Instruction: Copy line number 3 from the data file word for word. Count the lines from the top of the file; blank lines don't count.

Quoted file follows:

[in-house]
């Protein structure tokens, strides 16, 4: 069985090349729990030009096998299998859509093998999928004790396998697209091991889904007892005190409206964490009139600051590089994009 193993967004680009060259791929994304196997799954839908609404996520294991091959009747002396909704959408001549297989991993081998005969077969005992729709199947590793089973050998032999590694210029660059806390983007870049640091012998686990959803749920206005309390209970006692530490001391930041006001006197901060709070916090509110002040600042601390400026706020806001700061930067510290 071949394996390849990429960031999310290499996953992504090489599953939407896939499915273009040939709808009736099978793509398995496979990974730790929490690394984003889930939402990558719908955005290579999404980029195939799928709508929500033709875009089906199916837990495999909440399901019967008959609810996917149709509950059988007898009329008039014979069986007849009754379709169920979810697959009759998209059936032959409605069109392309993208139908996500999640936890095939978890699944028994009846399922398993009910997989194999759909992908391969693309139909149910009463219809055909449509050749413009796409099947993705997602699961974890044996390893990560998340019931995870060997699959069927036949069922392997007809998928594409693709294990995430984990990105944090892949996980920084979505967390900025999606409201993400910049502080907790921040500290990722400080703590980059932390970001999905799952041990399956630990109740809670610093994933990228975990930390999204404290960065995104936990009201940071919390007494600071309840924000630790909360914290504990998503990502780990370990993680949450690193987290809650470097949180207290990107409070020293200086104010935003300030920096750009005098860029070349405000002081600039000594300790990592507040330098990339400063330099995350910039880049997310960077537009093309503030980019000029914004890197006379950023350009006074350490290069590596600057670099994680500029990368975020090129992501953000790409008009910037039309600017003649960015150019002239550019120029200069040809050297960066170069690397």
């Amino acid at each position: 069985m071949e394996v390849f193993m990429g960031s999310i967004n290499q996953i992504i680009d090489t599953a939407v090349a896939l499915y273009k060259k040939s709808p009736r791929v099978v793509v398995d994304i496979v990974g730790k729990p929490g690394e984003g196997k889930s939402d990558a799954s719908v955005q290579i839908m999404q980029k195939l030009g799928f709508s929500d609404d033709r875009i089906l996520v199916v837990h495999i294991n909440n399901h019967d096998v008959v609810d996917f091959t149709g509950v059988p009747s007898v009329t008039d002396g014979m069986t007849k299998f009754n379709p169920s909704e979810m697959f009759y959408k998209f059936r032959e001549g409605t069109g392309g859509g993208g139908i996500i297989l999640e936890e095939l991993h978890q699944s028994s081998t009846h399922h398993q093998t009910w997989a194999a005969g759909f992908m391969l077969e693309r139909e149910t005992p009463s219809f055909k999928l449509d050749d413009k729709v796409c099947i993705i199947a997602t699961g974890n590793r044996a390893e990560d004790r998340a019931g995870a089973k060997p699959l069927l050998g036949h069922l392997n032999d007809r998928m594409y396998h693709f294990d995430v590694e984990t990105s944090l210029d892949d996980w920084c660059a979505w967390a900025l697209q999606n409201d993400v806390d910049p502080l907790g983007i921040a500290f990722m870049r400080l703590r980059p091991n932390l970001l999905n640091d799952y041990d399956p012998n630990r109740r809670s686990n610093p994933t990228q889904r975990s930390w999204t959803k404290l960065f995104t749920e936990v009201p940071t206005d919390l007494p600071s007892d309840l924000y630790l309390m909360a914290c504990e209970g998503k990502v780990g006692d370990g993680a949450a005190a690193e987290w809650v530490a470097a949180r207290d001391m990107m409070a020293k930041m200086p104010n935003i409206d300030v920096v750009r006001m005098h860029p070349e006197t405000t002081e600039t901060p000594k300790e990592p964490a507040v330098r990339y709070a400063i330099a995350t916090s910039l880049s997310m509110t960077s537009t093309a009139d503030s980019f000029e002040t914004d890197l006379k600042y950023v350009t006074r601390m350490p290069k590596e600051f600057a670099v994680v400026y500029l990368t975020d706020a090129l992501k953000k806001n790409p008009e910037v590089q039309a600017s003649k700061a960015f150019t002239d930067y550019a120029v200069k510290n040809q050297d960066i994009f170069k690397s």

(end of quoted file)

């Amino acid at each position: 069985m071949e394996v390849f193993m990429g960031s999310i967004n290499q996953i992504i680009d090489t599953a939407v090349a896939l499915y273009k060259k040939s709808p009736r791929v099978v793509v398995d994304i496979v990974g730790k729990p929490g690394e984003g196997k889930s939402d990558a799954s719908v955005q290579i839908m999404q980029k195939l030009g799928f709508s929500d609404d033709r875009i089906l996520v199916v837990h495999i294991n909440n399901h019967d096998v008959v609810d996917f091959t149709g509950v059988p009747s007898v009329t008039d002396g014979m069986t007849k299998f009754n379709p169920s909704e979810m697959f009759y959408k998209f059936r032959e001549g409605t069109g392309g859509g993208g139908i996500i297989l999640e936890e095939l991993h978890q699944s028994s081998t009846h399922h398993q093998t009910w997989a194999a005969g759909f992908m391969l077969e693309r139909e149910t005992p009463s219809f055909k999928l449509d050749d413009k729709v796409c099947i993705i199947a997602t699961g974890n590793r044996a390893e990560d004790r998340a019931g995870a089973k060997p699959l069927l050998g036949h069922l392997n032999d007809r998928m594409y396998h693709f294990d995430v590694e984990t990105s944090l210029d892949d996980w920084c660059a979505w967390a900025l697209q999606n409201d993400v806390d910049p502080l907790g983007i921040a500290f990722m870049r400080l703590r980059p091991n932390l970001l999905n640091d799952y041990d399956p012998n630990r109740r809670s686990n610093p994933t990228q889904r975990s930390w999204t959803k404290l960065f995104t749920e936990v009201p940071t206005d919390l007494p600071s007892d309840l924000y630790l309390m909360a914290c504990e209970g998503k990502v780990g006692d370990g993680a949450a005190a690193e987290w809650v530490a470097a949180r207290d001391m990107m409070a020293k930041m200086p104010n935003i409206d300030v920096v750009r006001m005098h860029p070349e006197t405000t002081e600039t901060p000594k300790e990592p964490a507040v330098r990339y709070a400063i330099a995350t916090s910039l880049s997310m509110t960077s537009t093309a009139d503030s980019f000029e002040t914004d890197l006379k600042y950023v350009t006074r601390m350490p290069k590596e600051f600057a670099v994680v400026y500029l990368t975020d706020a090129l992501k953000k806001n790409p008009e910037v590089q039309a600017s003649k700061a960015f150019t002239d930067y550019a120029v200069k510290n040809q050297d960066i994009f170069k690397s």